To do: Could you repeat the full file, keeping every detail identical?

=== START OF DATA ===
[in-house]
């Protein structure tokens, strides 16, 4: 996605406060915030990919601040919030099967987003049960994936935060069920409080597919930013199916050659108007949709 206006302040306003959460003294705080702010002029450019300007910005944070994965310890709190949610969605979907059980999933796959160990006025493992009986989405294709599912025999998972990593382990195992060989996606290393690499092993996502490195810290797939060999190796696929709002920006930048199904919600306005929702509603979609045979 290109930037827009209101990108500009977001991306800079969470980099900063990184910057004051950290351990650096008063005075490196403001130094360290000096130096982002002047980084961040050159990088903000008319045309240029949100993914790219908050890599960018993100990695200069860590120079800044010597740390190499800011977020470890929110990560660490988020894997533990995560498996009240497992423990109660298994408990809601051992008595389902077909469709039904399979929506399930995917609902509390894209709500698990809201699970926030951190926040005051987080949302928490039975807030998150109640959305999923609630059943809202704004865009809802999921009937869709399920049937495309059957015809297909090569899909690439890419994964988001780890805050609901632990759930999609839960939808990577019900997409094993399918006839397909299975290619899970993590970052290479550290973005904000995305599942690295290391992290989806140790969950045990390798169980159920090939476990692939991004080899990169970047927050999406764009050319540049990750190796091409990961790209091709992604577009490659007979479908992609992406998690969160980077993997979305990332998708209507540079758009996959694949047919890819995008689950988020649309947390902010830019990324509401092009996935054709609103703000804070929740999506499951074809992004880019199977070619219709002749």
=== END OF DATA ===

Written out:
[in-house]
């Protein structure tokens, strides 16, 4: 996605406060915030990919601040919030099967987003049960994936935060069920409080597919930013199916050659108007949709 206006302040306003959460003294705080702010002029450019300007910005944070994965310890709190949610969605979907059980999933796959160990006025493992009986989405294709599912025999998972990593382990195992060989996606290393690499092993996502490195810290797939060999190796696929709002920006930048199904919600306005929702509603979609045979 290109930037827009209101990108500009977001991306800079969470980099900063990184910057004051950290351990650096008063005075490196403001130094360290000096130096982002002047980084961040050159990088903000008319045309240029949100993914790219908050890599960018993100990695200069860590120079800044010597740390190499800011977020470890929110990560660490988020894997533990995560498996009240497992423990109660298994408990809601051992008595389902077909469709039904399979929506399930995917609902509390894209709500698990809201699970926030951190926040005051987080949302928490039975807030998150109640959305999923609630059943809202704004865009809802999921009937869709399920049937495309059957015809297909090569899909690439890419994964988001780890805050609901632990759930999609839960939808990577019900997409094993399918006839397909299975290619899970993590970052290479550290973005904000995305599942690295290391992290989806140790969950045990390798169980159920090939476990692939991004080899990169970047927050999406764009050319540049990750190796091409990961790209091709992604577009490659007979479908992609992406998690969160980077993997979305990332998708209507540079758009996959694949047919890819995008689950988020649309947390902010830019990324509401092009996935054709609103703000804070929740999506499951074809992004880019199977070619219709002749």